"If they're focusing on that piston that drives the engine – the under tackle in a 4-3 scheme – now some of the ends are going to be left one on one, or maybe the nose tackle is going to be left one on one," Cullen said. "It's going to free up some guys to have one-on-one opportunities."

Cullen said it was evident immediately that Alualu had the tools to be a player around which a line could be built.

"What you look for, No. 1, is a guy who has a great motor," Cullen said. "He has that. He commands respect by what he does on the field – not by his mouth talking, but by what he does on the field. He's a man of few words, but when he does speak, they'll listen. He does it all, by his action, by his commitment. He's a great team guy. You can see it in the locker room. They respect him."

Cullen said he also saw improvement in 2010 from defensive tackle Terrence Knighton, who registered a sack and a half and 45 tackles as a rookie in 2009 and four sacks and four passes defensed last season. Knighton at times last season played at a dominant level, and Cullen said he "showed some rush skills."

"He can be as good as he wants to be," Cullen said. "If he keeps his weight in that 330-to-335 range, he can be as dominating a tackle as there is in the league."

Cullen said a key to the line is getting solid play from starters and reserves. In that vein, he said the continued development of not only second-year veteran tackle D'Anthony Smith – who missed his rookie season with an Achilles injury – but second-year veteran tackle Nate Collins and fourth-year tackle Leger Douzable is critical.

"We're looking for him to do some great things," Cullen said of Smith. "He's back fully healthy, so we're excited to see him."

The Jaguars on paper are less certain at the end position, with Austen Lane starting nine games last season and fifth-year veteran Jeremy Mincey – "he did some great things," Cullen said -- starting eight games after Kampman's injury.  Lane moved into the starting lineup to replace Derrick Harvey, a first-round selection in the 2008 NFL Draft who started 16 games in 2009, but who has just eight sacks in three seasons.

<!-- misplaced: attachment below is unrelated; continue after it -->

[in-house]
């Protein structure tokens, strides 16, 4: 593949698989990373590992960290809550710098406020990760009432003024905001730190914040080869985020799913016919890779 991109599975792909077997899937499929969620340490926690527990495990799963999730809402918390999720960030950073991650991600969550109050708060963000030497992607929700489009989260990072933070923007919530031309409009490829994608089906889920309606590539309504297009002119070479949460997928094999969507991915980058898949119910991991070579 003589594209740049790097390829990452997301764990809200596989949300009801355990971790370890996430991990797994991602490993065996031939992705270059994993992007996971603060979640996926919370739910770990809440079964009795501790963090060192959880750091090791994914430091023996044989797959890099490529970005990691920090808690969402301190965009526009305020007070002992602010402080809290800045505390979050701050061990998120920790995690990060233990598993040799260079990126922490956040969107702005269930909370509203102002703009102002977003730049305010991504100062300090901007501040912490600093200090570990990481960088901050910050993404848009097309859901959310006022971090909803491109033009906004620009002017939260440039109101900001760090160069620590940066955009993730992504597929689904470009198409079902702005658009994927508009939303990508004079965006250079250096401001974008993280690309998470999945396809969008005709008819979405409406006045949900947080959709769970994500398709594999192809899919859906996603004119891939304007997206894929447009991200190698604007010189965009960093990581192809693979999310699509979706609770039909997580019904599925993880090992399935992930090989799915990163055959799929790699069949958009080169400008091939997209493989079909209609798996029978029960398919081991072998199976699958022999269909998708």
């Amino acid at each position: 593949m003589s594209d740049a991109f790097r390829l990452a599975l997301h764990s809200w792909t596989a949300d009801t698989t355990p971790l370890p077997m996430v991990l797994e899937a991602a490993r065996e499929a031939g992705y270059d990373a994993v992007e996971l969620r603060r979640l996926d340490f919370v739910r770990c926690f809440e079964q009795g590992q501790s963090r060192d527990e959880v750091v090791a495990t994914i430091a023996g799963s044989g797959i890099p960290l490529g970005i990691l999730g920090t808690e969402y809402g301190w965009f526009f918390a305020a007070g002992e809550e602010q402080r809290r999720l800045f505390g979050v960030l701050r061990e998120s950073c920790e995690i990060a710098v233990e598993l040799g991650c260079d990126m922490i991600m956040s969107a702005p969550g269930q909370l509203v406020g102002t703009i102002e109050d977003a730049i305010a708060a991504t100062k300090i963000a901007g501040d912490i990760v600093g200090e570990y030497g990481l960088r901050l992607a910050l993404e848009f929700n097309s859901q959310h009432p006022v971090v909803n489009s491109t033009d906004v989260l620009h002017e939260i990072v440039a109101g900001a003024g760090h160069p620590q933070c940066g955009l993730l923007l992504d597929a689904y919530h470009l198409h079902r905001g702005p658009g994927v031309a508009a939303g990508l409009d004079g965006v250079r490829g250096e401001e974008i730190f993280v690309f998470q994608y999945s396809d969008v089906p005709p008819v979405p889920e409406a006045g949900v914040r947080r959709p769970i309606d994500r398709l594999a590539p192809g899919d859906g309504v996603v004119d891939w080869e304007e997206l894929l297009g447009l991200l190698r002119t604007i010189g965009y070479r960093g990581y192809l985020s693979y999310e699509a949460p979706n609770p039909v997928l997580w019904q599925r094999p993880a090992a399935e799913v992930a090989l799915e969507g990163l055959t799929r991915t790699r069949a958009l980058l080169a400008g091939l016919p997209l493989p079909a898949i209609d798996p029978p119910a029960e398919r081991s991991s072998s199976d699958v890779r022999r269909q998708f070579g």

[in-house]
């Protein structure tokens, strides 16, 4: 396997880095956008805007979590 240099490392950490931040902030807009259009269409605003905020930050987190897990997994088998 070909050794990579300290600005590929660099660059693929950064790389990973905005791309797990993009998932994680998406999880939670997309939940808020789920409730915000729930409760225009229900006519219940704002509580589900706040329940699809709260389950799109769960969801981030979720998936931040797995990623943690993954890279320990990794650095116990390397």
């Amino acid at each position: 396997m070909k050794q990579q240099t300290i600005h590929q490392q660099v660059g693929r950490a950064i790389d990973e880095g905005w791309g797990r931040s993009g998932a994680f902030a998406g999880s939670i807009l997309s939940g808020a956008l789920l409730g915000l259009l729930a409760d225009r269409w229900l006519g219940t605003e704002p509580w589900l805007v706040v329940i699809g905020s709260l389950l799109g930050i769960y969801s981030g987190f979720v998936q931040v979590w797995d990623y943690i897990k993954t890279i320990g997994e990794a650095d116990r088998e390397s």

"I think he'll make some improvement in his pass rush," Cullen said of Lane. "He was close a lot, and didn't finish. I think with some added weight he's going to be a real solid left end who can play every down."

Cullen noted that Harvey is still young, and could still develop, and said as a group, there is potential for the young ends to emerge as a solid pass-rushing unit, with rookie end Larry Hart and second-year linebacker Aaron Morgan showing signs of developing as rushers.

"It's a good group to work with, no question," Cullen said.  "The young guys will have another year under their belt, learning and knowing what a full NFL season is. They have that quality you look for, that athleticism."

Cullen said there were times last season when the Jaguars put enough pressure on quarterbacks to alter games. That, as much as sacks, is what matters for a defensive line, particularly one such as the Jaguars that wants to be known as a pass-rushing line. Cullen said the key now is to continue improving and developing consistency, something he said he believes can happen with the current group.

"There were games (last season) we definitely felt like we affected the quarterback," Cullen said. "We did it against Dallas with a four-man rush and didn't have to blitz. We had four picks, two sacks and a number of hits. Against Cleveland, we had six (sacks). There were definitely games we affected the quarterback – a, by sacking him; and b, by getting him off the spot. Sacks will come when you finish better. The rush and the coverage go together. That has to work together, and it did at times last year. You'd like to get the numbers in sacks, and more importantly, you want that quarterback to know he can't stand in the pocket. I felt we made strides last year in those two areas.

"The more we learn, the longer we're on the system. It's one thing to be a good rush front, but to be a good rush front, all four have to work together.

"I think that's what we have to do, and we have to take another step."